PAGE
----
My Two Census

Formerly the non-partisan watchdog of the 2010 US Census, and currently an opinion blog that covers all things political, media, foreign policy, globalization, and culture…but sometimes returning to its census/demographics roots.

Cities starting Census outreach efforts

As we told you last month, the Pew Charitable Trust found that major cities are behind in their outreach and awareness preparations for the 2010 Census.

That’s changing now.

Philadelphia, which was at the center of the Pew study, took a step toward those outreach efforts earlier today, when Mayor Michael Nutter announced an executive director for Philly Counts, the city’s Census-awareness campaign. Patricia Enright, a current Nutter aide, will assume that position.

That appointment came just days after Detroit officials announced plans to use volunteers and community organizers to help with outreach and making sure all citizens are counted.

Making sure all citizens are counted is a top priority in cities like Philly and Detroit, which have seen significant population loss in recent years. From 2000 to 2008, both cities ranked in the top five for the greatest decrease in the number of residents.

As the 2010 Census will determine federal and state funding based on a city’s population, there’s a lot of incentive for cities — especially those with declining populations — to put forth great effort in making sure all of their residents get counted.

Readers, what’s going on in your city? Are Census-awareness efforts already under way? How effective do you think they will be?

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4 Responses to “Cities starting Census outreach efforts”

  1. Hermes Says:

    In Milwaukee, efforts are now beginning to roll out. For example, there is now a website:

    Milwaukee is taking this very seriously because we were significantly under-counted in the last Census, and therefore lost an Assembly seat that, in actuality, we should still have. We have to do a better job this time.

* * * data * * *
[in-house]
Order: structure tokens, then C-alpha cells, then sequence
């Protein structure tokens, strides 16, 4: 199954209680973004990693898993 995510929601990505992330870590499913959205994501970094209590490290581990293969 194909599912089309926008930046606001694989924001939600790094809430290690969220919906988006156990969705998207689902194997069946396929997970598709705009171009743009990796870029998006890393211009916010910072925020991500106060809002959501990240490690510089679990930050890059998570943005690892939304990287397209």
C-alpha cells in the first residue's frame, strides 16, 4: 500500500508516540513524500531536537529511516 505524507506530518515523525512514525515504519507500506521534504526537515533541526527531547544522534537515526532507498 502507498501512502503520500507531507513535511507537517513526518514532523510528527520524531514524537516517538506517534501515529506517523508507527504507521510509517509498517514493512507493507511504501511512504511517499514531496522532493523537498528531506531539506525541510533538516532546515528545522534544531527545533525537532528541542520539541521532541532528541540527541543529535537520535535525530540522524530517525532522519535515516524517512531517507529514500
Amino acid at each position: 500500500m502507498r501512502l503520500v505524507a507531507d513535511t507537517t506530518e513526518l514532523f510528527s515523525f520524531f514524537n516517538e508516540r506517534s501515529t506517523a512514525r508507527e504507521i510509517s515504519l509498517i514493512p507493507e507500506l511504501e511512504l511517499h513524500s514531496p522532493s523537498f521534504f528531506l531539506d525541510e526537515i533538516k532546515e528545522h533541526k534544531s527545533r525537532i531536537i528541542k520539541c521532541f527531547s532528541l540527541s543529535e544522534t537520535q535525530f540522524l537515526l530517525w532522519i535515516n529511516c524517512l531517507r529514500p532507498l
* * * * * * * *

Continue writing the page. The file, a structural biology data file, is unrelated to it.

Also, I have heard that for each person we fail to count, we lose approximately 800 to 1,000 Federal dollars, per year. So, if we were to under-count by, say, 30,000 people, that would cost us on the order of three-hundred-million dollars over the next 10 years.

  2. Anonymous CL Says:

    Hermes wrote: “Also, I have heard that for each person we fail to count, we lose approximately 800 to 1,000 Federal dollars, per year.”

    I heard recently that the current estimate is even more, average of $1400 per person. Perhaps it varies by region or by method of estimating, or perhaps the lower number is from an earlier decennial.

  3. Peter Wagner Says:

    There is no doubt that a complete and accurate count matters.

    But my research suggests that the above estimates would be high. The $800-$1400 per person per year figure sounds about right, if you are looking at funds that are distributed “in part” by Census figures and dividing that by the population of the country. But that’s probably not a good way to do it.

    Portions of many federal grant programs are distributed by measures other than population, including amounts guaranteed by past distribution formulas or, as in the case of the highway funds, Congressional priorities. Further, many of the federal programs use population as only *one* factor among many in determining the size of the allocation.

    The largest federal grant programs are grants to states, so while I think the $800-$1400 per person per year figure is on the high side as an estimate of the fiscal impact of the Census, states are the entity that has the greatest incentive to improve its count.

  4. My Two Census » Blog Archive » Find local Census resources Says:

    [...] already written about why Census outreach is such a big deal to cities and states. Both the Census Bureau and local governments seem to be making an effort to develop [...]